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Appendix D: Dual-Title PhD and Certificates 

The Dual-Title PhD and certificates described below are not necessarily an exhaustive list of the possibilities currently available to sociology graduate students. Students are encouraged to investigate whether other certificates offered by other departments are available or have become available since the last revision of this handbook.

Dual-Title PhD in Sociology and Gerontology

Sociology doctoral students are eligible to complete a Dual‐Title PhD in Sociology and Gerontology. There is no separate application process. Students apply as usual to the doctoral program in Sociology via the electronic application for graduate study.

Once admitted to the Sociology program, students choose a faculty advisor who is also a faculty associate of the Center on Aging and the Life Course. Students complete 24 graduate credits in aging‐related courses, notify the Graduate School of their intention to complete a dual‐title degree, and write a dissertation on a topic related to aging in order to receive the Dual-Title PhD in Sociology and Gerontology. Students who plan to complete a Dual-Title PhD need to notify the Graduate Secretary to obtain a special form that needs to be signed by the student and the major professor and then sent to the Graduate School.

For more information, visit the Center on Aging and the Life Course website:

Requirements for American Studies Major or Minor in Sociology

MA and PhD students in American Studies may choose Sociology as a field of concentration. PhD students may also choose Sociology as a “related minor.” For more information, consult the American Studies Program Graduate Manual or visit the American Studies webpage:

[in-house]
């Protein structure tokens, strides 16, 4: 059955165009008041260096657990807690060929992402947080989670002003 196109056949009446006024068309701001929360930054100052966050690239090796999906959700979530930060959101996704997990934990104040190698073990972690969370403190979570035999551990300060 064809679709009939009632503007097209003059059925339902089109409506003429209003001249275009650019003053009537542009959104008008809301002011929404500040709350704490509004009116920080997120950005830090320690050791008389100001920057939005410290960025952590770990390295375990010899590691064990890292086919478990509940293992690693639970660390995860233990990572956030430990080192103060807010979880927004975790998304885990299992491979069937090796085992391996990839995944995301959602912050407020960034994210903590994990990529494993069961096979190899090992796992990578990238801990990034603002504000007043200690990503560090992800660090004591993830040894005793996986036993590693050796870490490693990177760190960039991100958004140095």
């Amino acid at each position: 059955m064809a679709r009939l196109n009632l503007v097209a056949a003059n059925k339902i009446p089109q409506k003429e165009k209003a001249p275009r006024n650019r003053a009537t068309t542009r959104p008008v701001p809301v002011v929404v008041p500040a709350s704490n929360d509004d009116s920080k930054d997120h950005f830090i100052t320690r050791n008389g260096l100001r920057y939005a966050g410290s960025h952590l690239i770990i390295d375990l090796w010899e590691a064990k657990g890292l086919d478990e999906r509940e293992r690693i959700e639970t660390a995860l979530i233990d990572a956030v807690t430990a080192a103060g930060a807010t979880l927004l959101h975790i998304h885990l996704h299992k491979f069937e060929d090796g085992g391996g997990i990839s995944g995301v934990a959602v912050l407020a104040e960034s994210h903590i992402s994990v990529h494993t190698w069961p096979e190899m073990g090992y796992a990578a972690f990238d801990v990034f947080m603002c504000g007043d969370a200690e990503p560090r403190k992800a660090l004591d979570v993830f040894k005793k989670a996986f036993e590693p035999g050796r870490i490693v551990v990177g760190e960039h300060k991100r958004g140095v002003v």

Interdisciplinary Graduate Programs & Certificates

A Concentration in Women’s, Gender, and Sexuality Studies is offered jointly by the Women’s Studies Program and the Department of Sociology for those students who wish to delve more deeply into the links between feminist concerns about inequalities, difference, and women’s empowerment, on the one hand, and the Sociology Department’s focus on theory and methods in the areas of Family and Gender, Health, Aging, and Life Course, Law and Society, Social Inequality, Social Movements and Political Sociology, and Sociology of Religion. Three WOST courses are required for the Concentration: Feminist Theory (WOST 680), Contemporary Issues in Feminist Scholarship (WOST 681) and Issues in Feminist Research and Methodology (WOST 682). Beyond the above three core courses, students may choose electives from SOC, according to their research interests.

Requirements for master’s degree and PhD students differ; for details, see the Women’s Studies website  PhD students enrolled in the Concentration may apply for a teaching assistantship in the Women’s Studies Program.

Graduate Teacher Certificate

Purdue’s Center for Instructional Excellence offers a Graduate Teacher Certificate for graduate teaching assistants. The Graduate Teacher Certificate is documentation of a graduate student’s involvement in actual classroom teaching and teacher development activities (e.g., pre‐semester teaching orientations and workshops, micro‐teaching with consultative feedback, classroom visitations or videotaping, student and peer feedback, etc.). Specific requirements for certification are: a) Two semesters of classroom teaching experience as a Graduate Teaching Assistant; b) attendance at a Purdue University GTA pre‐semester instructional orientation; c) participation in continuous instructional improvement activities; d) Classroom videotaping/visitation with consultative feedback and self‐analyses; and e) implementation of student feedback and evaluation with self‐assessment.

All Sociology graduate teaching assistants are encouraged to apply for the GTC. Visit the CIE website or call 765‐496‐6422 for more information.